1. “Home Is Where The Hatred Is” has a prominent theme as “You keep saying kick it quit it, kick it quit. Lord but did you ever try”. You can hang on to your rosary beads and watch me die. I’m a Black man from the ‘ghetto’ and the drugs hit hard in inner city Philly. I went to look in on my friend who was in a treatment facility from time to time, not quite understanding despite all the media surrounding it, just how badly that village is needed, even when the child grows up. The world dismisses you at that point, and rather than reach out to help you, we just pull out the garlic and rosary beads to ward off the evil. He was talking about this unfortunate aspect of society, regardless of race.
    2. He wasn’t just influenced by Coltrane and Holiday. He was acknowledging that the world was greatly influenced by these two giants of jazz, and simultaneously sending the message that jazz influenced the music and the lives of all other music, and therefore are at the center of out being. ( Small aside here: One might call Charlie Parker the most talented musician, jazz or otherwise. One might say Miles Davis was the beginning of making jazz commercially viable in its purest form, but the combination of these two jazz perspectives can be seen in God Bless the Child performed by Holiday) and My Favorite Things as performed by John Coltrane).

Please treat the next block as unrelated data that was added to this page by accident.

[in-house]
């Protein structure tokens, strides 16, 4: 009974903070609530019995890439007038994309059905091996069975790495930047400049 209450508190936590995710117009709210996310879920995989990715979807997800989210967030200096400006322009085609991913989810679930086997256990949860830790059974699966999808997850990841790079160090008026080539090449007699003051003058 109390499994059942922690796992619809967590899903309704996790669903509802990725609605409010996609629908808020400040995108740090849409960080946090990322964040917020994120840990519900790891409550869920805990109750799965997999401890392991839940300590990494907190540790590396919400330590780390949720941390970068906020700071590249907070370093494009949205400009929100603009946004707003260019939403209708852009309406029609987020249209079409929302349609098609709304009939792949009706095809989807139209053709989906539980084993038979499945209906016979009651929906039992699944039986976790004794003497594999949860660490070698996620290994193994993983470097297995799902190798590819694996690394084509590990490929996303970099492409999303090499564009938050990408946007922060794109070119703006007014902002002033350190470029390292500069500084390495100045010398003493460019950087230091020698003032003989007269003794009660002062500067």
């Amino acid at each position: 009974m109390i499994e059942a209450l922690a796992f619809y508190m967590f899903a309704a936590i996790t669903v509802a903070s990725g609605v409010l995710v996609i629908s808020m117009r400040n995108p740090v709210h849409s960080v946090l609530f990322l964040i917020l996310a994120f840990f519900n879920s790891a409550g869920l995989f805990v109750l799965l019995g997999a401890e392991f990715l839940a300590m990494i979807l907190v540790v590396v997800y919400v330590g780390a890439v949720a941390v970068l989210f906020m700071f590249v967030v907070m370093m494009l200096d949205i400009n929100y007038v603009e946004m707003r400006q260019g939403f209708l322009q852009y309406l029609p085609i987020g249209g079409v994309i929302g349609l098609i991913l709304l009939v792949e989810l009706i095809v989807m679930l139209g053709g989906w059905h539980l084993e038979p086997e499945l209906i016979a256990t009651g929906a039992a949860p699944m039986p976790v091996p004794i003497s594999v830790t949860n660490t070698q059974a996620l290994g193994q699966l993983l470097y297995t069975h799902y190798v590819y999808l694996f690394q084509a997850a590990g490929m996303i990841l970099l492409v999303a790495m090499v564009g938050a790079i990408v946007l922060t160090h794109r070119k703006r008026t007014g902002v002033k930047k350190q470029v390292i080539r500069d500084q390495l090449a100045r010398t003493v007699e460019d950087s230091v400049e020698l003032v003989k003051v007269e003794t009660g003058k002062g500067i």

3. Lastly, the title track was bigger, larger, more significant in scale than just a father breaking down over a job lost. You touched on it some, being a Black man in a white man’s world, but that was the whole message. Raising a family as a Black man in a White man’s world, Providing and protecting, everything important was at the mercy of the White Man, and the letter was just the final straw. This may be what you meant to express, but it reflected the reality that my father’s whole life was predicated on breaks given by a White establishment, as were most Black fathers. Even more importantly, was Mr. Scott-Heron’s point that he, as a son, saw this, thus manifesting the behavior, the reality to be passed down to the next generation. It was critical for a Black father to let his son see him suceed for without that, the son might never want to go home again, falling into the abyss the father so wanted his son to avoid. And now he is off to prison, broken, dooming his children to the same fate in his mind. This is the essence of a broken man.